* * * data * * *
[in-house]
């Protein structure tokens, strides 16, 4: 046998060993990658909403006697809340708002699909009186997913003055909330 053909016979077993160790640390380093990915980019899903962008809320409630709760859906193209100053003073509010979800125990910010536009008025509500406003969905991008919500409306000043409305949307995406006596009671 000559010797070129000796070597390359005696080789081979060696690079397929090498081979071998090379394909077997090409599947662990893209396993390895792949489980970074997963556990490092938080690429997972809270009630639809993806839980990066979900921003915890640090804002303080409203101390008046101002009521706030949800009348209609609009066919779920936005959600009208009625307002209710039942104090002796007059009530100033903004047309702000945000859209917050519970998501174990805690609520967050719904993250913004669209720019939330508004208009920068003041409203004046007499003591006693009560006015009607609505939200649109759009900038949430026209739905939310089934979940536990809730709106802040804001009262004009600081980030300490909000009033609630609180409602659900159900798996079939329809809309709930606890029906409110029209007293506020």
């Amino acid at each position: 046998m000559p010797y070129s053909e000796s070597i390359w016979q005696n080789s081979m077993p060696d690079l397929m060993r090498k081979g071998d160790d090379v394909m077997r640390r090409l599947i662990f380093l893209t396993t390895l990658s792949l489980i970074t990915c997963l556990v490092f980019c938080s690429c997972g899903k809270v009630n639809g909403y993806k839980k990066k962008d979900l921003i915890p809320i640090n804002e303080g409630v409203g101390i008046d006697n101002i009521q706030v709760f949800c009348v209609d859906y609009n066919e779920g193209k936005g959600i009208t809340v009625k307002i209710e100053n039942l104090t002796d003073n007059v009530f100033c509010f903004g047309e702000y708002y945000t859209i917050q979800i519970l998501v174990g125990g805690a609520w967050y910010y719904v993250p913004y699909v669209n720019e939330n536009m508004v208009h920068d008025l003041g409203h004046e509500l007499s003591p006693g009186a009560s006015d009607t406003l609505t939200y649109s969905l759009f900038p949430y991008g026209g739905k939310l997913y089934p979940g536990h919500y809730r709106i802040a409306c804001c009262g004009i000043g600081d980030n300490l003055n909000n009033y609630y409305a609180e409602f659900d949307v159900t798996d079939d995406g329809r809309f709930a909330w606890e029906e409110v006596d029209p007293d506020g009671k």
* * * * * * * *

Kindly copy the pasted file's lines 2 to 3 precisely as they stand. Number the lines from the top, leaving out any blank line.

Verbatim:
């Protein structure tokens, strides 16, 4: 046998060993990658909403006697809340708002699909009186997913003055909330 053909016979077993160790640390380093990915980019899903962008809320409630709760859906193209100053003073509010979800125990910010536009008025509500406003969905991008919500409306000043409305949307995406006596009671 000559010797070129000796070597390359005696080789081979060696690079397929090498081979071998090379394909077997090409599947662990893209396993390895792949489980970074997963556990490092938080690429997972809270009630639809993806839980990066979900921003915890640090804002303080409203101390008046101002009521706030949800009348209609609009066919779920936005959600009208009625307002209710039942104090002796007059009530100033903004047309702000945000859209917050519970998501174990805690609520967050719904993250913004669209720019939330508004208009920068003041409203004046007499003591006693009560006015009607609505939200649109759009900038949430026209739905939310089934979940536990809730709106802040804001009262004009600081980030300490909000009033609630609180409602659900159900798996079939329809809309709930606890029906409110029209007293506020």
């Amino acid at each position: 046998m000559p010797y070129s053909e000796s070597i390359w016979q005696n080789s081979m077993p060696d690079l397929m060993r090498k081979g071998d160790d090379v394909m077997r640390r090409l599947i662990f380093l893209t396993t390895l990658s792949l489980i970074t990915c997963l556990v490092f980019c938080s690429c997972g899903k809270v009630n639809g909403y993806k839980k990066k962008d979900l921003i915890p809320i640090n804002e303080g409630v409203g101390i008046d006697n101002i009521q706030v709760f949800c009348v209609d859906y609009n066919e779920g193209k936005g959600i009208t809340v009625k307002i209710e100053n039942l104090t002796d003073n007059v009530f100033c509010f903004g047309e702000y708002y945000t859209i917050q979800i519970l998501v174990g125990g805690a609520w967050y910010y719904v993250p913004y699909v669209n720019e939330n536009m508004v208009h920068d008025l003041g409203h004046e509500l007499s003591p006693g009186a009560s006015d009607t406003l609505t939200y649109s969905l759009f900038p949430y991008g026209g739905k939310l997913y089934p979940g536990h919500y809730r709106i802040a409306c804001c009262g004009i000043g600081d980030n300490l003055n909000n009033y609630y409305a609180e409602f659900d949307v159900t798996d079939d995406g329809r809309f709930a909330w606890e029906e409110v006596d029209p007293d506020g009671k």